______________________________________               Radius of Axial ThicknessElement  Surface    Curvature or Separation______________________________________    R1         349.935   3.810    R2         73.867    1.32579       R3         51.535    7.620    R4         -104.278  2.54080       R5         -60.317   3.709    R6         364.654   2.54081       R7         216.119   6.096    R8         -85.923   55.91082       R9         140.269   6.350    R10        -403.072  2.28683       R11        -137.377  3.302    R12        68.572    1.13984       R13        46.325    6.244    R14        63.984    33.59585       R15        -25.062   14.889    R16        -37.247   1.01686       R17        274.844   5.080    R18        -761.140  1.01687       R19        35.374    5.080    R20        39.599    22.788P        R21        PLANO______________________________________

Example X provides a magnification of 2.4 and has a total field of view of 72 at the exit pupil which has a diameter of 11.1 mm.

It will be understood that with a telescope the design can be athermalised for the telescope alone or over-althermalised to compensate for the scanner and, in either case, the athermalisation may be to maintain focus only if magnification variations are acceptable, or may be to maintain both focus and magnification. Example X is over-compensated to allow for the scanner and is athermalised for both focus and magnification. To this end the objective rear component, i.e. the group of elements 82, 83 and 84, is of overall positive power but this power increases with temperature in order to satisfy the first order conditions. The positive elements 82 and 84 are therefore of germanium whereas in the front group, in accordance with the invention, the negative element 80 is of germanium. The objective rear component is not fully corrected for transverse chromatic aberration but this is generally acceptable.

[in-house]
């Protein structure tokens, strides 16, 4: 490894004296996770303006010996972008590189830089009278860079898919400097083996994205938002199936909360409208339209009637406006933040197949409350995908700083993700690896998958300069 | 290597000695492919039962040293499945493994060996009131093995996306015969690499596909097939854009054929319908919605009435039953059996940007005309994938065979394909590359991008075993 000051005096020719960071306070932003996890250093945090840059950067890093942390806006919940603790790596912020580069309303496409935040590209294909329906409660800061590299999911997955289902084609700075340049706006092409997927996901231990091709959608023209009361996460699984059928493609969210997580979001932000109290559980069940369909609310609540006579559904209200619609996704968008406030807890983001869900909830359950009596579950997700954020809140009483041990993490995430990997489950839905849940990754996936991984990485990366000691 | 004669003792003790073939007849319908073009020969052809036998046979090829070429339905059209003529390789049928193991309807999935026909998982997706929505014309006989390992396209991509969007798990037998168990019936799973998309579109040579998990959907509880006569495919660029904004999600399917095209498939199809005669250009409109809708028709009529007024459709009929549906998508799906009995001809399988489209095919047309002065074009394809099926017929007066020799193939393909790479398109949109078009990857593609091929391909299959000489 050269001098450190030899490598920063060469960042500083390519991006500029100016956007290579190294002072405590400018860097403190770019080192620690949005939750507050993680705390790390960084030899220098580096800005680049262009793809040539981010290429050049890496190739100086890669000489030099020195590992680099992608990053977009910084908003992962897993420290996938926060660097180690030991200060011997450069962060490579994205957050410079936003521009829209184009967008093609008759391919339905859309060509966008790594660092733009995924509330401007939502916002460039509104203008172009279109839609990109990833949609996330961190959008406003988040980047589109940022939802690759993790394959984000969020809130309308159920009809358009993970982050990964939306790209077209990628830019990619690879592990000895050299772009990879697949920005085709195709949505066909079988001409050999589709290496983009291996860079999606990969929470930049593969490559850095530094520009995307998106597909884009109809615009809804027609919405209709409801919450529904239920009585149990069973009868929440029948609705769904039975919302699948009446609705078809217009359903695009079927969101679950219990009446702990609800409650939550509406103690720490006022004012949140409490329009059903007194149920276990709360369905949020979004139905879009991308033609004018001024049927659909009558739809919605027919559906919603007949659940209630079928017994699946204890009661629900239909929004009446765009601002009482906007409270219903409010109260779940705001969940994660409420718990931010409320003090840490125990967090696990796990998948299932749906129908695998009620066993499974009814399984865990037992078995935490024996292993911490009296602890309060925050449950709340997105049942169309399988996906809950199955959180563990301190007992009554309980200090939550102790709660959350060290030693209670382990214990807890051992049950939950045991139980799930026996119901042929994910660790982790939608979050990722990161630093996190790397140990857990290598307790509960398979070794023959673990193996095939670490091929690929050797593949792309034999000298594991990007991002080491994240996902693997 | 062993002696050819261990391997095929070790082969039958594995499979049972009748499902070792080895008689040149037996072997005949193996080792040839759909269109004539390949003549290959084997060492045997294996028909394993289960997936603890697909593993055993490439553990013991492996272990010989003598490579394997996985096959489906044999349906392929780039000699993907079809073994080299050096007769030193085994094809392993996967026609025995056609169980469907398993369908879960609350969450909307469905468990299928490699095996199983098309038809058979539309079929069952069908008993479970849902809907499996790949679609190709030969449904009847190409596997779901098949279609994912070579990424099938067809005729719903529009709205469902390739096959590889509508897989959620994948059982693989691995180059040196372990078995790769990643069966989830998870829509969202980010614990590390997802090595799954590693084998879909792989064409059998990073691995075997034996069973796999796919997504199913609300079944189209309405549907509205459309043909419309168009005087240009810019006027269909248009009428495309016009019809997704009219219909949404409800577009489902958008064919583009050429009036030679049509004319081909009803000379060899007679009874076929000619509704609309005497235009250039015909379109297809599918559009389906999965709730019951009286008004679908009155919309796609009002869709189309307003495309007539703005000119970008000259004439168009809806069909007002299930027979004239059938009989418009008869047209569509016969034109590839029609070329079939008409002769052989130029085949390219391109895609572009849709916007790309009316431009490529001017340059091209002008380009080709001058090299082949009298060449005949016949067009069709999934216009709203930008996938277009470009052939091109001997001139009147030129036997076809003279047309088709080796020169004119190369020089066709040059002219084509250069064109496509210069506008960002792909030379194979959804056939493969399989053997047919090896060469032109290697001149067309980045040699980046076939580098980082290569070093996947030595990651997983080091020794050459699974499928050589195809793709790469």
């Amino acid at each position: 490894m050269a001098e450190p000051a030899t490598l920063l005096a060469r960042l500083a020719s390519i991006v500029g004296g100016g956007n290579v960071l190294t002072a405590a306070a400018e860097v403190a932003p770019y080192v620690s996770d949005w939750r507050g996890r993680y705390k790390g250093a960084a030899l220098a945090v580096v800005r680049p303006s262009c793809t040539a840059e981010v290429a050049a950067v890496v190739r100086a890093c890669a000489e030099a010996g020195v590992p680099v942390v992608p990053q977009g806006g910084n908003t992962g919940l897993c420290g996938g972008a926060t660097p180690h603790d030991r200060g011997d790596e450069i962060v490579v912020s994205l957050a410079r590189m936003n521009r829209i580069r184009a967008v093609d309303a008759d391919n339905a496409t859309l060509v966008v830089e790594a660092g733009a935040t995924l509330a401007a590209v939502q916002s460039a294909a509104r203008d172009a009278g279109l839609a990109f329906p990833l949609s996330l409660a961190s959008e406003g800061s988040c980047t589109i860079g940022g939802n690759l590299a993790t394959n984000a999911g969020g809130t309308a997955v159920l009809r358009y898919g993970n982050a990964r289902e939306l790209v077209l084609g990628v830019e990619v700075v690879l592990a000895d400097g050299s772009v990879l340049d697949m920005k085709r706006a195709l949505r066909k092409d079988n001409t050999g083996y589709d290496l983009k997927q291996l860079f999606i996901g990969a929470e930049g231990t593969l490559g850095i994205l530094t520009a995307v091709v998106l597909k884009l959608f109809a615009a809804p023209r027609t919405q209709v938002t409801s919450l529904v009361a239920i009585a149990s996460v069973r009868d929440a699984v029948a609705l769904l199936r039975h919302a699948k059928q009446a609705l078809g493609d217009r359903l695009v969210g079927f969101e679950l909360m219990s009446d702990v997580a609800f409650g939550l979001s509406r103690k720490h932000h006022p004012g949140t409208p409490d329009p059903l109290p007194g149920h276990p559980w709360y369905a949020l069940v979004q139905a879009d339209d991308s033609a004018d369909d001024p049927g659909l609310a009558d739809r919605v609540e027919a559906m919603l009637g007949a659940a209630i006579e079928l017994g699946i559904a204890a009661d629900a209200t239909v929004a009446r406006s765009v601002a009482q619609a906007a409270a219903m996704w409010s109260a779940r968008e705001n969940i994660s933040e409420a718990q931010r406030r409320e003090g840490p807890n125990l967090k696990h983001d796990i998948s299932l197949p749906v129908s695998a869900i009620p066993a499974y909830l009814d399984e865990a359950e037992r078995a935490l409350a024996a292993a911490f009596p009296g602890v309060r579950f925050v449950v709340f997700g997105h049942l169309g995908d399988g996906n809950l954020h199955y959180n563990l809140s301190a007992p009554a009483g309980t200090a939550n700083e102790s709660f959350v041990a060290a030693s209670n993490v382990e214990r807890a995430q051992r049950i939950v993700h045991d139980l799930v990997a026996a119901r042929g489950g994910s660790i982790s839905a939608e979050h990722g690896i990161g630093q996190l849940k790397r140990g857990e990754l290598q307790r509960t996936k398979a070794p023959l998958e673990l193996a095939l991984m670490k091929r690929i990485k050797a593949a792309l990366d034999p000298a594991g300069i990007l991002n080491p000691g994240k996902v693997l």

The chalcogenide glasses used in Examples IX and X have relevant properties as follows:

______________________________________     Refractive Index     (20 C.)                   V Value     (10 microns)  (8-12 microns)______________________________________BS1       2.4914        119.3IRG 100   2.6002        103.2______________________________________     Temperature   Temperature     Coefficient of                   Coefficient of     Refractive Index                    Linear Expansion      106 /C.                   107 /C.______________________________________BS1       70            128IRG 100   56            150______________________________________

It will be appreciated that these specific materials are illustrative and other suitable materials having a positive thermal coefficient of refractive index could be employed. In general it is desirable that, considering the basic three element group, the positive element should have a thermal coefficient of refractive index divided by its V value which gives an as small as possible positive factor. The V value should preferably be high, e.g. greater than 50 for 8 to 12 microns, since the higher the V value the lower the power that is needed. The negative element of relatively temperature insensitive refractive index should preferably have high dispersion and low V value while the other negative element of relatively temperature sensitive refractive index should preferably have low dispersion and high V value. As indicated previously, however, the group may have more than three elements.

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Classifications
U.S. Classification359/357, 359/784
International ClassificationG02B13/14
Cooperative ClassificationG02B13/14, G02B13/146
European ClassificationG02B13/14Z, G02B13/14
Legal Events
DateCodeEventDescription
Jul 3, 1985ASAssignment
Owner name: PILKINGTON P.E. LIMITED PRESCOT ROAD ST. HELENS,
Free format text: ASSIGNMENT OF ASSIGNORS INTEREST.;ASSIGNOR:ROBERTS, MICHAEL;REEL/FRAME:004427/0336
Effective date: 19850626
Nov 1, 1990FPAYFee payment
Year of fee payment: 4
Dec 28, 1994FPAYFee payment
Year of fee payment: 8
Jan 4, 1999FPAYFee payment